Last September, Henderson County Sheriff’s Deputy Ryan Hendrix was killed in the line of duty after being shot while responding to the scene of a car break-in that had escalated to a gun fight. Earlier this year, the Henderson County Law Enforcement Center was renamed in his honor as the Deputy Ryan P. Hendrix Law Enforcement Center. WLOS reports that during a ceremony at a Henderson County Commissioner’s meeting on Wednesday, the county presented Hendrix’s parents with his service weapon, an American flag that flew during his funeral, and the Fraternal Order of Police Supreme Sacrifice Medal of Honor. Keep reading for more news.
Courtroom Shooting. In an interview this week District Court Judge Caroline Burnette told WRAL that she believes that a bailiff and a Roxboro police officer testifying in a criminal trial saved her life and the lives of others in the courtroom when the defendant, Christopher Thomas Vaughn, attempted to attack Burnette and gained control of bailiff J.R. Ray’s pistol as Ray fought with Vaughn. When Vaughn got Ray’s pistol, the testifying officer, Trey Wright, fatally shot Vaughn. Judge Burnette credited Ray with saving her life and Wright with saving the lives of the other people who were in the courtroom at the time. The SBI is investigating the incident.
Barn Burnings. The News Roundup previously noted a series of barn fires in Buncombe County that were suspected to have been intentionally set and had prompted Farm Bureau to offer a $5,000 reward for information. WLOS reported this week that three people have been charged with various burning offenses in connection with the fires.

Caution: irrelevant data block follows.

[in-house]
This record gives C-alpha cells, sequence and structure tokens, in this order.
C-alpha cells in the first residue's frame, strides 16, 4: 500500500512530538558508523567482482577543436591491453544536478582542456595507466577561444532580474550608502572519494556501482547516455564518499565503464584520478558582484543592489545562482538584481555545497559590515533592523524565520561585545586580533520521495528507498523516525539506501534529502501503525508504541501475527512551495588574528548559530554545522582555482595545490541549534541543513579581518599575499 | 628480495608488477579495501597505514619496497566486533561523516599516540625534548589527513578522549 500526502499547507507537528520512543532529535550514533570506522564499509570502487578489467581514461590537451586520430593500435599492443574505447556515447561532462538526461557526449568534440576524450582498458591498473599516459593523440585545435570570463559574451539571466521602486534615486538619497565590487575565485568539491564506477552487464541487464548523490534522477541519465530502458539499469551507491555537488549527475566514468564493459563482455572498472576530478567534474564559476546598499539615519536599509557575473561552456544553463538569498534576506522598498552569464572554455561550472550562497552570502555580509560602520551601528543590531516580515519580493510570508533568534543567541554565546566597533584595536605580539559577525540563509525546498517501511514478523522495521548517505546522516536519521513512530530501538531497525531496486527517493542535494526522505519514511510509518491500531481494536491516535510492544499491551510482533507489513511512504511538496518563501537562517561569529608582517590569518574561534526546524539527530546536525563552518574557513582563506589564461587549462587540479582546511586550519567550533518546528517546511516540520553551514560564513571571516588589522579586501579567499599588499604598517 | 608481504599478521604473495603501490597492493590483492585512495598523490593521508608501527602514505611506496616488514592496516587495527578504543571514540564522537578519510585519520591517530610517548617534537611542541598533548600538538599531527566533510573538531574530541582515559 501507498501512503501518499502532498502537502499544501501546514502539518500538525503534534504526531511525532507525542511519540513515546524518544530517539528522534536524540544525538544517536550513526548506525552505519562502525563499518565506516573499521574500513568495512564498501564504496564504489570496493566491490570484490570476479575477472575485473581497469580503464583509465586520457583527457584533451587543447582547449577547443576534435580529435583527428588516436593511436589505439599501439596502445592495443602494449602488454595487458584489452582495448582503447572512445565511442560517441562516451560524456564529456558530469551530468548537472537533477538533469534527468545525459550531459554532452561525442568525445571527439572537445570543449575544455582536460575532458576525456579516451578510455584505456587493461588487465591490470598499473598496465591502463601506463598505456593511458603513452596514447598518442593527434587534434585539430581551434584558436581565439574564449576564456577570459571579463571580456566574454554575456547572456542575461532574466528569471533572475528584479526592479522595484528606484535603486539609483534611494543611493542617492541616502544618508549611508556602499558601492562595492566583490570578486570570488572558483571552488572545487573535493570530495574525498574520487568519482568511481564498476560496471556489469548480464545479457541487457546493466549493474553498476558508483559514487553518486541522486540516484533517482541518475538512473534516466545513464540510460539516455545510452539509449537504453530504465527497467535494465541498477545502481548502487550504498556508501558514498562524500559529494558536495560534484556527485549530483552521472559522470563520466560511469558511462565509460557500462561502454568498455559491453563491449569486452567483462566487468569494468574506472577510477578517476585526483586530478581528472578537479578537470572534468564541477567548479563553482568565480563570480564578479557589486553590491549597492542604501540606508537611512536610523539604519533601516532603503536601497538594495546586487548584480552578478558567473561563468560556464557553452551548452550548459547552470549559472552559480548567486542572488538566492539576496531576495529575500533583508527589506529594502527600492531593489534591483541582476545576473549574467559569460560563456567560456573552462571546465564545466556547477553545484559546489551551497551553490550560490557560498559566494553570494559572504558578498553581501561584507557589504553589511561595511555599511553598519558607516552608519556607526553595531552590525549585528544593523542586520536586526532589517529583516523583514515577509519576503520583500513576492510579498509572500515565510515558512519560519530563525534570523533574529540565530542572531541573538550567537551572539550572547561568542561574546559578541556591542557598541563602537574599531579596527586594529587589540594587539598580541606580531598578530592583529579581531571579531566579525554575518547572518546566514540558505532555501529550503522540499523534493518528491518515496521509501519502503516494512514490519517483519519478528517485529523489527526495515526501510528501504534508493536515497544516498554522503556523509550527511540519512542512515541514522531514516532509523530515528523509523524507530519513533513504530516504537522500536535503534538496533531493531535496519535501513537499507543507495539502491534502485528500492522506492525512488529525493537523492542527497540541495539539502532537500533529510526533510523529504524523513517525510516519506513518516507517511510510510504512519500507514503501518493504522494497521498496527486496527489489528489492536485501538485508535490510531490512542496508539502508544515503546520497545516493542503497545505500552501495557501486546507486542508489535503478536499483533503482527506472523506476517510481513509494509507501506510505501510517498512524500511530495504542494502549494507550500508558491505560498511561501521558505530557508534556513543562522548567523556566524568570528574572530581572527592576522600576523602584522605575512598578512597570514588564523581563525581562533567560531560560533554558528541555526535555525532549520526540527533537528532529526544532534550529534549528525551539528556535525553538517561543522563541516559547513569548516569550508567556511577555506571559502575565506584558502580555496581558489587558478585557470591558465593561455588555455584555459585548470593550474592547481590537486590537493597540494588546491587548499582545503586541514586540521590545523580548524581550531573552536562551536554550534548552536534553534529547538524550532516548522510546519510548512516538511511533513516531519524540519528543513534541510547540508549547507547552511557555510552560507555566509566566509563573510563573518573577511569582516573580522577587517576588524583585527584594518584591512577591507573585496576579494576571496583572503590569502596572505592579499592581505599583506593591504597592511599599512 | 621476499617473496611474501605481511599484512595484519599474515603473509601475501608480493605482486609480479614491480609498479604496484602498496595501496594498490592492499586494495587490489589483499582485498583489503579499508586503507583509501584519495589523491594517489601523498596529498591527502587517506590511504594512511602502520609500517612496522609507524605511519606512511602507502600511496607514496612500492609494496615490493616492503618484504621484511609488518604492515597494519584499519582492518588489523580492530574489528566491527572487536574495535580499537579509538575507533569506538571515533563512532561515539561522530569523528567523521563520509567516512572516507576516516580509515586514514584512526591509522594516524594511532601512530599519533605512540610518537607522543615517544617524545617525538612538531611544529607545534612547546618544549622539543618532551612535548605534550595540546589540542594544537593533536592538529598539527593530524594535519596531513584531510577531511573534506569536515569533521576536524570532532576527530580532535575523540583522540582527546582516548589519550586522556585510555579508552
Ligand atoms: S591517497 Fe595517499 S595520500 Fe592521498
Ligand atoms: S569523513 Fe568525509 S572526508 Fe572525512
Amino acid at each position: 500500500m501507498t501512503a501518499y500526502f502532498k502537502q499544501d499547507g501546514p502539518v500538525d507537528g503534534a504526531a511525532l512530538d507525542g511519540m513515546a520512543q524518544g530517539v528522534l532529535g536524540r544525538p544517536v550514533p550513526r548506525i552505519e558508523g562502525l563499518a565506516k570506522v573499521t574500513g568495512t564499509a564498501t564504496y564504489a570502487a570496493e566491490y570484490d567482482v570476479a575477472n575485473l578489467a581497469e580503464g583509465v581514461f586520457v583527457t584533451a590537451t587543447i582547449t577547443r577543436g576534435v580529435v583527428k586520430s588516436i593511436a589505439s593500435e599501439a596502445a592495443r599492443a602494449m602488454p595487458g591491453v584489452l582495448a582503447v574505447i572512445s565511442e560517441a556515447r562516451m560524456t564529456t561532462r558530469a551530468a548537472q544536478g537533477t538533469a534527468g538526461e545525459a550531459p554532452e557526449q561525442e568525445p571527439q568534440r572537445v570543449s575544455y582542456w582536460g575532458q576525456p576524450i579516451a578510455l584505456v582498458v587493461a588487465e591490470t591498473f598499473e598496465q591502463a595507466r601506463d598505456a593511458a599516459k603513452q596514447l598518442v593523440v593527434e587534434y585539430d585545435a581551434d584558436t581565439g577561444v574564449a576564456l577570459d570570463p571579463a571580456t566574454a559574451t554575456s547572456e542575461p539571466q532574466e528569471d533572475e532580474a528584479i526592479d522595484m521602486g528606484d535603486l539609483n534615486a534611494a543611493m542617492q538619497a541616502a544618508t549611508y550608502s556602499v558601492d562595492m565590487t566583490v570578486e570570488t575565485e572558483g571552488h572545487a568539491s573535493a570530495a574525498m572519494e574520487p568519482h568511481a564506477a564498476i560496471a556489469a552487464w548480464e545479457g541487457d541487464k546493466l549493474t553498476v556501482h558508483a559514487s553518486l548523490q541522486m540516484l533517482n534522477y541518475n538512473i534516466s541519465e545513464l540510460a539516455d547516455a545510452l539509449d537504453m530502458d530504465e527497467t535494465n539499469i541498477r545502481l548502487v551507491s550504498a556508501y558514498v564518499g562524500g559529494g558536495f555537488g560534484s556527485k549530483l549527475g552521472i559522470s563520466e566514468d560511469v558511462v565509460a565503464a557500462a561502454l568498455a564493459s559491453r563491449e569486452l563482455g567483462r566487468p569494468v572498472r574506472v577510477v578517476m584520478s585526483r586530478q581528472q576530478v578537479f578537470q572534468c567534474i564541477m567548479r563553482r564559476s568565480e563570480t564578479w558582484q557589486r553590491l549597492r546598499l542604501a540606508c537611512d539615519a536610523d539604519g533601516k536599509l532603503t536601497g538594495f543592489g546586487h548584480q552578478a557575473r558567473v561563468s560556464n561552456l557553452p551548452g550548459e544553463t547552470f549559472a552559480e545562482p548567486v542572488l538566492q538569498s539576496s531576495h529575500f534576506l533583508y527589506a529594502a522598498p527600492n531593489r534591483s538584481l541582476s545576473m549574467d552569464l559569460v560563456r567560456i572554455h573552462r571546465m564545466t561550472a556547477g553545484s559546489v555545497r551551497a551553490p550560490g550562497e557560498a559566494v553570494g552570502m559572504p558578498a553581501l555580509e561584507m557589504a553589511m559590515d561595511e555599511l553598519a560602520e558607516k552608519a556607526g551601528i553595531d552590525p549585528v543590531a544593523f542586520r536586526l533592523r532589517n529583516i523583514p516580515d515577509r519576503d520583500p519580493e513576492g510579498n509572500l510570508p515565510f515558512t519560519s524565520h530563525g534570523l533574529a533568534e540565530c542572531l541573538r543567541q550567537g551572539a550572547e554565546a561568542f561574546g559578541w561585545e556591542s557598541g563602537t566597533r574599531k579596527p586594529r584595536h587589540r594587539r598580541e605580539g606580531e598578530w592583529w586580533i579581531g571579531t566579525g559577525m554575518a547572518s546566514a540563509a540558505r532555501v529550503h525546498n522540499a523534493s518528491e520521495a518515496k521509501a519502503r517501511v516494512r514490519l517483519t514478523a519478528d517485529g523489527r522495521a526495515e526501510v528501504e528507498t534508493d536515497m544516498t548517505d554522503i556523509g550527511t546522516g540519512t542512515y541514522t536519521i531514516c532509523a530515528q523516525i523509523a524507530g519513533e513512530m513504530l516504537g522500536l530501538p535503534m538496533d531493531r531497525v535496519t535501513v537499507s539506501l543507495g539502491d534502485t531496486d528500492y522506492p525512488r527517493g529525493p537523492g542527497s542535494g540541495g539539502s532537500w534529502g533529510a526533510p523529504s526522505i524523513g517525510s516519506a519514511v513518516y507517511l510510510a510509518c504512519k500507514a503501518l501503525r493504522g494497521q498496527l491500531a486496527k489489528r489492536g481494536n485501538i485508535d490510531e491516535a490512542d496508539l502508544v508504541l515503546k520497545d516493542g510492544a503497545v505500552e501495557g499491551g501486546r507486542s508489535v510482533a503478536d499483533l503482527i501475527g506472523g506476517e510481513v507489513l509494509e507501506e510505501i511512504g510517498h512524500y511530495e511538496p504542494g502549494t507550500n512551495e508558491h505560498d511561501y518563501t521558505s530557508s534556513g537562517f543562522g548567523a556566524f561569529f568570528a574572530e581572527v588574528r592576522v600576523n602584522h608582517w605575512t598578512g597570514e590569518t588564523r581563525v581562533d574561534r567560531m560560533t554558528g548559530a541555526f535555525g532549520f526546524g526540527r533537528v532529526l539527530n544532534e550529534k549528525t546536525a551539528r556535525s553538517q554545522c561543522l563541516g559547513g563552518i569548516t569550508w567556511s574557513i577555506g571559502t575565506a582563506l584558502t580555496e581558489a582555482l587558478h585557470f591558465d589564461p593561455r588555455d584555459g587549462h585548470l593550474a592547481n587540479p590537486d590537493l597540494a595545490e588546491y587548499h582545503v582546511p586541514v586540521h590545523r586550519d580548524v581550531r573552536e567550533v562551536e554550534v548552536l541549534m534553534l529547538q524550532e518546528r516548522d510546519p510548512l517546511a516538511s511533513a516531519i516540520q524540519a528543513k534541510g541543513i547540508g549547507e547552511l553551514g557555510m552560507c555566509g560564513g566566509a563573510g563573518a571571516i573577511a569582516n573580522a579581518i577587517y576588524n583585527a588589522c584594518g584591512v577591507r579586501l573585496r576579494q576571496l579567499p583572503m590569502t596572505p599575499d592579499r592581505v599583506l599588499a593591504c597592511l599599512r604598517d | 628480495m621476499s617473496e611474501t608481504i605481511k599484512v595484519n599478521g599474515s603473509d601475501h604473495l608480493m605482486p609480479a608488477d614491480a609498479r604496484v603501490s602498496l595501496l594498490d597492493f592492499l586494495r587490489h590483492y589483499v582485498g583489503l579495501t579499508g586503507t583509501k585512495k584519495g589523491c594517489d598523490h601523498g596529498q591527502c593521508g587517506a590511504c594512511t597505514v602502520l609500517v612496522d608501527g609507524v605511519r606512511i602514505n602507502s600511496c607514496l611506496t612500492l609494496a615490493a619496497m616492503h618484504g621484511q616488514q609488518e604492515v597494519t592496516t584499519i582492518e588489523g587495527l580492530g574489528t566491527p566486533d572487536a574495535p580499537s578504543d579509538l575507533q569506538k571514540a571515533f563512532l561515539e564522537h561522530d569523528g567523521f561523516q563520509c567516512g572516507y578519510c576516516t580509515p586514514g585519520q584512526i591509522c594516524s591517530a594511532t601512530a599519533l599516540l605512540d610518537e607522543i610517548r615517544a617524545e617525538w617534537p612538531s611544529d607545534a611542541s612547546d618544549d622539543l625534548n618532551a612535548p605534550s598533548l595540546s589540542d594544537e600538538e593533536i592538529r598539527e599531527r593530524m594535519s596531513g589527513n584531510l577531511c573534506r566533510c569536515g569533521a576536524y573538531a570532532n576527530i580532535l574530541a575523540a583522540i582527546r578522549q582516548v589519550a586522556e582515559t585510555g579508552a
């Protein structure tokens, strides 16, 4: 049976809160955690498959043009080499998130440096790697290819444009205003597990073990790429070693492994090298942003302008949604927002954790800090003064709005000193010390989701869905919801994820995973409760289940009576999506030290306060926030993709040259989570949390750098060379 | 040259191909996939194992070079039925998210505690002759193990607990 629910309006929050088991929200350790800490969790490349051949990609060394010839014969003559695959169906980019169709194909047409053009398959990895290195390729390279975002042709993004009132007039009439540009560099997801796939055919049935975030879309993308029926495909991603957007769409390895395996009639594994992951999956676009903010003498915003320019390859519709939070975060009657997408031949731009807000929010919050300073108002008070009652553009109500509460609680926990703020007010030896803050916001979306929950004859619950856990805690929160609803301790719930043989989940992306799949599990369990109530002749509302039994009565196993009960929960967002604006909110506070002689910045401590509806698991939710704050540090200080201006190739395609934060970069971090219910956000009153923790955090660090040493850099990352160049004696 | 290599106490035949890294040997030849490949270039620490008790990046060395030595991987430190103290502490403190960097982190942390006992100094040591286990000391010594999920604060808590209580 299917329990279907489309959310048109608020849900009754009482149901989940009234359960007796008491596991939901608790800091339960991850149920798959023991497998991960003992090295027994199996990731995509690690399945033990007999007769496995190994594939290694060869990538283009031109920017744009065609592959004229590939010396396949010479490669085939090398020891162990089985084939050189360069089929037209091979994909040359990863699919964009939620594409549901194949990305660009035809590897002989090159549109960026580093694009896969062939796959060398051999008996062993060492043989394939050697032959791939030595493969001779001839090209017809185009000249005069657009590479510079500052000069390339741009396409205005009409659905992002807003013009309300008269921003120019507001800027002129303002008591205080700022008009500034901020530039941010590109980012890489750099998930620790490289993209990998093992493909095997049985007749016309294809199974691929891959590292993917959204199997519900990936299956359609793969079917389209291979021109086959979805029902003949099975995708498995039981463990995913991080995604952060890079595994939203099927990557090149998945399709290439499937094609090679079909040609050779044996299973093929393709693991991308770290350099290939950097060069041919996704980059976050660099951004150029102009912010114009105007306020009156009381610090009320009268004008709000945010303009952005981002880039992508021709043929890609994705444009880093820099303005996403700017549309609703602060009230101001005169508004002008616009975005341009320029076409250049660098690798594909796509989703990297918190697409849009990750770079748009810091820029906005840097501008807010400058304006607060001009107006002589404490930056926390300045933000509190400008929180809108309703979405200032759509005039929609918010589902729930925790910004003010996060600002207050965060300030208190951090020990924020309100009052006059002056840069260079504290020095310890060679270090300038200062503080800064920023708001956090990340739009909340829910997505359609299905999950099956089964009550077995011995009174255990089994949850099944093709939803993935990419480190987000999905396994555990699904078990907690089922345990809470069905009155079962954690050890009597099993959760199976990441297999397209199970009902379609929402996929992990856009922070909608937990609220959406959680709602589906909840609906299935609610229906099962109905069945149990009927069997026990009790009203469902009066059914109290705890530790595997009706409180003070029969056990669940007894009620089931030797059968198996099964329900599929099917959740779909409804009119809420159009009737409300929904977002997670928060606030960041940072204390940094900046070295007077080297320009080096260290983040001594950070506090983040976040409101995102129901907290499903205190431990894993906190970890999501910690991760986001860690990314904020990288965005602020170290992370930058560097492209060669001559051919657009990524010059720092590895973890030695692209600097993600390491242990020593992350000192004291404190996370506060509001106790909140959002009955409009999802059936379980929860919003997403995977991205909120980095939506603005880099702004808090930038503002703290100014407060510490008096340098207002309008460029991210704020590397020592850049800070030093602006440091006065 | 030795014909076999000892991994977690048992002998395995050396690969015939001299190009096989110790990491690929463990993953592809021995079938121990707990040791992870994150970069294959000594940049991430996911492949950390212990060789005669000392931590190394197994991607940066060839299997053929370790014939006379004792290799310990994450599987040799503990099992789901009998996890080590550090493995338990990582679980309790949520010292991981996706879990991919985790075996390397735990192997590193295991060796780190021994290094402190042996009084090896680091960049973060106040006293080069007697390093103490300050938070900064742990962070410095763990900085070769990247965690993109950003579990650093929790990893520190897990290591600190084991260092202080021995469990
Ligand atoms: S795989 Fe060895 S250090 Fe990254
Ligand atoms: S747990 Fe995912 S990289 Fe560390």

APD. Another report from WLOS says that the Asheville Police Department has requested proposals from professional recruitment firms about developing a plan to help the department attract new officers. An APD captain told WLOS that the department’s rate of loss of officers is among the highest in the nation. The department said earlier this year that it would not immediately respond to certain lower-level crimes so that it could focus limited staffing on more serious offenses.
Jones. As The Oklahoman reports, supporters of Julius Jones celebrated this week when Oklahoma Governor Kevin Stitt commuted Jones’s death sentence to life in prison without parole hours before Jones was scheduled to be executed. Jones was convicted of murdering Paul Howell in 2002 but has maintained his innocence and was the subject of a 2018 documentary on ABC. A parole board had recommended that Stitt commute Jones’s sentence by a 3-1 vote.
Malcolm X Exonerations. The New York Times reports that two men convicted of murdering Malcolm X in 1965, Muhammad A. Aziz and Khalil Islam, were exonerated on Thursday in a court hearing in New York. Aziz and Islam had been convicted without any physical evidence connecting them to the murder. Speaking at the hearing, Aziz said that the convictions were a result of a corrupt process and the presiding judge characterized them as serious miscarriages of justice.